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Study Finds Large Differences in Heart Attack Care Across Six High-Income Countries

All countries had areas of high performance, but no country excelled in all measures, despite international consensus on diagnosis and treatment

A study published in The BMJ recently finds “substantial differences” in care for heart attack patients across six high-income countries (United States, Canada, England, Netherlands, Israel, and Taiwan), despite there being established international consensus on diagnosis and treatment of this serious condition.

The findings, by the international health system research collaborative (IHSRC) investigators, include low use of procedures to open up blood vessels in England and the Netherlands and high death rates after one year in the United States and Taiwan—results that should help guide countries in focusing their improvement efforts, say the researchers.

International data are increasingly being used to compare patient care and outcomes across different countries, but studies often lack the detail required to evaluate specific diseases, and it’s still not clear why certain countries appear to perform better and why others fall short.

To explore this further, a team of international researchers set out to compare treatment and outcomes for patients (aged 66 and over) admitted to hospital with a heart attack (acute myocardial infarction or AMI) in six high-income countries between 2011 and 2017.

The countries included were the United States, Canada, England, Netherlands, Israel, and Taiwan. They were chosen because all have highly developed healthcare systems and accessible administrative data, but differ in their financing, organization, and overall performance in international rankings.

AMI was chosen because it is a common condition with established international diagnostic criteria and consensus about evidence-based treatments and has well developed coding schemes for identification using administrative data.

Outcomes were assessed separately for patients with two different types of heart attack (ST-segment elevation myocardial infarction or STEMI and non-ST-segment elevation myocardial infarction or NSTEMI).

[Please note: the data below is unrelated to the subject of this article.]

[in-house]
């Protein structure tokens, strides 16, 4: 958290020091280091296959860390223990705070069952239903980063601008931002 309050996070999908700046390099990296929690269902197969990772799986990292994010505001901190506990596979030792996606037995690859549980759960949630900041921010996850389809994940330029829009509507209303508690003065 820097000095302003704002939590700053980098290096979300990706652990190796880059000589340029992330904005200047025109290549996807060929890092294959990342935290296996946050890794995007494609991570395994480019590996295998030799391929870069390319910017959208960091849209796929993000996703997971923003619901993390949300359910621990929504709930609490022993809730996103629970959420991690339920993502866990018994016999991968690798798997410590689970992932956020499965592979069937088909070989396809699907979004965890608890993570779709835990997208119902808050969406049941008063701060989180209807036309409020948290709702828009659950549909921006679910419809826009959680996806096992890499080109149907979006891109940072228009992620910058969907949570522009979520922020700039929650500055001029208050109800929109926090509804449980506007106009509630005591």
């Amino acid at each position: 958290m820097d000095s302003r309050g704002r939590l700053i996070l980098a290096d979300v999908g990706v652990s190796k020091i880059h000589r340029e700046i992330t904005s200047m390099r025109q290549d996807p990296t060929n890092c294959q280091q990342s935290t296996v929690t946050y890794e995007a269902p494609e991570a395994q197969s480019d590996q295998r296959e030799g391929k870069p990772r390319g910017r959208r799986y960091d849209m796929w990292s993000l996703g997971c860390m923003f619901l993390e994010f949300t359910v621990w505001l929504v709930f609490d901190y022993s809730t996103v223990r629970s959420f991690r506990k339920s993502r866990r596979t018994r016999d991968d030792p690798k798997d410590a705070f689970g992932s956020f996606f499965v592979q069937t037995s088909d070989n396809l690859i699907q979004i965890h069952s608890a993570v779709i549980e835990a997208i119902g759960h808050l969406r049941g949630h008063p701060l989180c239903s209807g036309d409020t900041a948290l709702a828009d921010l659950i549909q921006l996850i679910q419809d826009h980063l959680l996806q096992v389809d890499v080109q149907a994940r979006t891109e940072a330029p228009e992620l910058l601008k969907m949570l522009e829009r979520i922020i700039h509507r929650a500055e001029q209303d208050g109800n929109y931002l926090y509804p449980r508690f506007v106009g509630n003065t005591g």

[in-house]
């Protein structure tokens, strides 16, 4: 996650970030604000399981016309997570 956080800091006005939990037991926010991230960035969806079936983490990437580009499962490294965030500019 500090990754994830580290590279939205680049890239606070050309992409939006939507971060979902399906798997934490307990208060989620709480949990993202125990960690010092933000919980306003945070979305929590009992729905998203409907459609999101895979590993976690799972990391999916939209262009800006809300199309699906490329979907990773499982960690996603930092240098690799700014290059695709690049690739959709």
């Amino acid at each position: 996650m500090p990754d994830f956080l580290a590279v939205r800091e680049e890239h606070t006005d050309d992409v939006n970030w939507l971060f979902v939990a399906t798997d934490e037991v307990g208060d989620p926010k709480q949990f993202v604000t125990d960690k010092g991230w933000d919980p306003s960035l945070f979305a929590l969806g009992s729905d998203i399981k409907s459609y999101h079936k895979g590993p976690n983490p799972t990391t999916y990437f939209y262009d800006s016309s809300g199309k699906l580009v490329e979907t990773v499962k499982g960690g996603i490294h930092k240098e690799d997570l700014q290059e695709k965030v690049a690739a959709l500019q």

The total number of hospital admissions ranged from 19,043 in Israel to 1,064,099 in the United States.

Large differences were found between countries for all outcomes. For example, the proportion of patients admitted to hospital with STEMI who received percutaneous coronary intervention (inserting a tube to open up blood vessels in the heart) in hospital during 2017 ranged from 36.9% in England to 78.6% in Canada, where higher use is generally better.

Use of percutaneous coronary intervention for STEMI increased in all countries between 2011 and 2017, with particularly large rises in Israel (48.4 to 65.9%) and Taiwan (49.4 to 70.2%).

The proportion of patients with NSTEMI who underwent coronary artery bypass graft (surgery to improve blood flow to the heart) within 90 days of admission during 2017 was lowest in the Netherlands (3.5%) and highest in the United States (11.7%), which could suggest under-use in the Netherlands and over-use in the United States.

Death within one year of admission for STEMI in 2017 ranged from 18.9% in the Netherlands to 27.8% in the United States and 32.3% in Taiwan.

Average hospital length of stay in 2017 for STEMI was lowest in the Netherlands and the United States (5.0 and 5.1 days) and highest in Taiwan (8.5 days), while 30-day readmission for STEMI was lowest in Taiwan (11.7%) and the United States (12.2%) and highest in England (23.1%).

This is an observational study, so can’t establish cause, and the researchers point out that their analysis lacked certain types of data from some countries and was limited to older adults, so the findings might not apply to younger patients or those with private insurance or enrolled in Medicare managed care in the United States.

Nevertheless, this was a well-designed study with rigorous methods for assessing outcomes that “adds to the existing international comparison research landscape.”

As such, they conclude that while all countries had areas of high performance, no country excelled in all three domains. Therefore, our results suggest that all countries have important opportunities for improvement.”

Source: The BMJ